deaths.11 Cryptogenic strokes refer to cerebrovascular and vomiting are more common, and focal neurologic
events in which the source of occlusive emboli remains deficits typical of ischemia are less frequent, with hem-
unknown.11 orrhagic strokes.9,11
Differentiation of ischemic stroke subtypes is not
clinically possible, although certain features may help DIAGNOSIS AND LABORATORY TESTING
in diagnosis.14 In general, the neurologic symptoms of Application of effective preventive and therapeutic
thrombotic stroke develop slowly, whereas sudden, mul- interventions requires a precise knowledge of underly-
tifocal, and maximal neurologic deficits at the onset ing stroke mechanism.14 Many other conditions can
often indicate an embolic stroke.11,17 In addition, early resemble the features of stroke and confound the
seizures and hemorrhagic transformation are more diagnostic process. Focal neurologic deficits are not
frequent with embolic events.11,17 unique to stroke and may also occur in the context of
Three main types of ischemic stroke syndromes an epileptic seizure attack or an acute hypoglycemic
have been described. A lacunar stroke results from the episode.9 In addition, brain neoplasms, acute sepsis,
obstruction of the small penetrating arterioles that infectious encephalitis, multiple sclerosis, prolonged
feed the white matter structures and the thalamus.11,14 migraneous aura, and severe metabolic imbalances
Symptoms of small-vessel stroke are often transient, may occasionally mimic the signs and symptoms of
sparing high-level brain functions.14 Predisposing fac- stroke.9 The precise etiology of an ischemic stroke
tors for lacunar strokes include aging and uncontrolled may remain unknown in many cases, even after ex-
hypertension.11 In contrast, large-vessel stroke is char- tensive diagnostic work ups.9 The incidence rate for
acterized by extensive cerebral infarction and results ischemic strokes of unknown etiology has been reported
from thrombotic occlusion of a major intracranial ves- to be in the range of 18% to 40%.19,20
sel.14 Frequently, high-level brain functions are affected A number of diagnostic modalities can be used to
and prognosis is poor.14 Brainstem stroke, the third is- exclude conditions with signs and symptoms sugges-
chemic stroke syndrome, may result from the occlusion tive of stroke. Factors critical to the diagnostic process
of either small or large cerebral vessels and has a varia- include patient age, medical history, clinical presentation,
ble clinical presentation.14 the temporal profile of the event, location of the infarct,
Fifteen percent of all strokes are hemorrhagic in stroke subtype, and specific etiology.9 Clinical examina-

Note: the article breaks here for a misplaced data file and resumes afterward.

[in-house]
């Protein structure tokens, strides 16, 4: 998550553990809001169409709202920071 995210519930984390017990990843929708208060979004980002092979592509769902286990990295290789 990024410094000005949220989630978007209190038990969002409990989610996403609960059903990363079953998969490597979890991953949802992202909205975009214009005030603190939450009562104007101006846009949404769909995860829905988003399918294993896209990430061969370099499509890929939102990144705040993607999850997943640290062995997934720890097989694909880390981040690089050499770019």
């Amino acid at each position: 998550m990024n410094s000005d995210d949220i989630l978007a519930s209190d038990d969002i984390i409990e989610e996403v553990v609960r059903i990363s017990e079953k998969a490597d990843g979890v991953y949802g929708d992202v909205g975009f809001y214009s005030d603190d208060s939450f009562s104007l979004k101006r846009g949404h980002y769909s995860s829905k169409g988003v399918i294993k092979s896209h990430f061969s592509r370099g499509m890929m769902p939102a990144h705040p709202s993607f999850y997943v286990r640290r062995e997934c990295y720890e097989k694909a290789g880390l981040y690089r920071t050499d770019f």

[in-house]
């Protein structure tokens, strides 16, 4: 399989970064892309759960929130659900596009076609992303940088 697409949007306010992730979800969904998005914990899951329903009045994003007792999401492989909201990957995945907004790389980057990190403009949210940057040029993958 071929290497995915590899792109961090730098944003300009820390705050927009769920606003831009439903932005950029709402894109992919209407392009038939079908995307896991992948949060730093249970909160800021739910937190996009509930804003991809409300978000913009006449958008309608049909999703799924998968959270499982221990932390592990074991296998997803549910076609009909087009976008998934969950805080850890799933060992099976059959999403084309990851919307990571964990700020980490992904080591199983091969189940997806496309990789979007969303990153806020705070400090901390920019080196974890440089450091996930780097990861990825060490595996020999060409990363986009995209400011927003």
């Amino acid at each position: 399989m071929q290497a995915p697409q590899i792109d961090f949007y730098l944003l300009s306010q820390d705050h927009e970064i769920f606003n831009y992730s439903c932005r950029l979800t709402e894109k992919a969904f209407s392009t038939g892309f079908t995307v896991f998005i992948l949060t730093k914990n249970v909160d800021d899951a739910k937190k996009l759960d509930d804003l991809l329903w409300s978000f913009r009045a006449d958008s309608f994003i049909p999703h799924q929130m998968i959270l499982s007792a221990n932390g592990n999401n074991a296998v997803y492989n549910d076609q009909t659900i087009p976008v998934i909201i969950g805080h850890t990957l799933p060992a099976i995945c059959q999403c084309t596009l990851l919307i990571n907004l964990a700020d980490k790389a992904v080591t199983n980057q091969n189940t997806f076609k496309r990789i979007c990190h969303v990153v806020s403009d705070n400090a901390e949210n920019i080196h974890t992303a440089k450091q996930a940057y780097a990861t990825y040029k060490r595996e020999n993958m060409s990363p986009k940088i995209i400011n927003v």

nature.11,14 Hemorrhagic brain infarction may result tion should be thorough and focused on the heart, ret-
either from displacement of cerebral tissues or from inas, and peripheral vascular system.11 Vascular testing
toxic effects of extravasated blood.11,18 Whereas two- such as cerebral angiography or Doppler ultrasonogra-
thirds of hemorrhagic strokes are caused by intracerebral phy will often shed light on the nature, location, and
bleeding, the remaining one-third may be attributed to severity of vascular lesions in significant vessels of the
aneurysmal rupture and subarachnoid hemorrhage.14 head and neck.4 Cardiac auscultation, echocardiography
Predisposing risk factors for intracranial hemorrhage and electrocardiography can be used to disclose valvular
include hypertensive encephalopathy, advanced age, or rhythm abnormalities, conduction problems, and a
hematologic disorders, head injury, strenuous exercise, recent myocardial infarction (MI).11,17
and abuse of alcohol or illicit drugs.11 Indicated laboratory tests include complete blood
count, chemistry, serum electrolytes, urinalysis, erythro-
CLINICAL MANIFESTATIONS cyte sedimentation rate, screening for hypercoagulability,
Irrespective of the etiology, brain edema is the first in serologic tests for syphilis, blood sugar, cholesterol, and
the post-stroke cascade of events.1 The site, size, and du- lipid levels.4,11 Lumbar puncture may assist in the ex-
ration of occlusion or hemorrhage, presence or absence clusion of subarachnoid hemorrhage or meningitis as
182 Fatahzadeh and Glick August 2006

the underlying cause.11 Blood cultures and echocardiog- as a healthier diet, greater physical activity, smoking
raphy are indicated if septic emboli secondary to infec- cessation, moderating intake of alcohol, and stress re-
tive endocarditis is suspected.17 duction are the core requirements for primary stroke
History and clinical examination cannot reliably prevention.7,32 Screening for comorbidities such as
rule out hemorrhagic stroke, a distinction necessary be- hypertension (HTN), MI, atrial fibrillation (AF), con-
fore emergency management can begin.9,11 Diagnostic gestive heart failure (CHF), diabetes mellitus, carotid
imaging with computerized tomography (CT) or MRI artery stenosis (CAS), and hypercholesterolemia is
is always indicated to identify the presence, nature, also an effective primary prevention strategy.3,7,35
and extent of brain injury, particularly if thrombolytic In contrast to the primary prevention of MI, the role of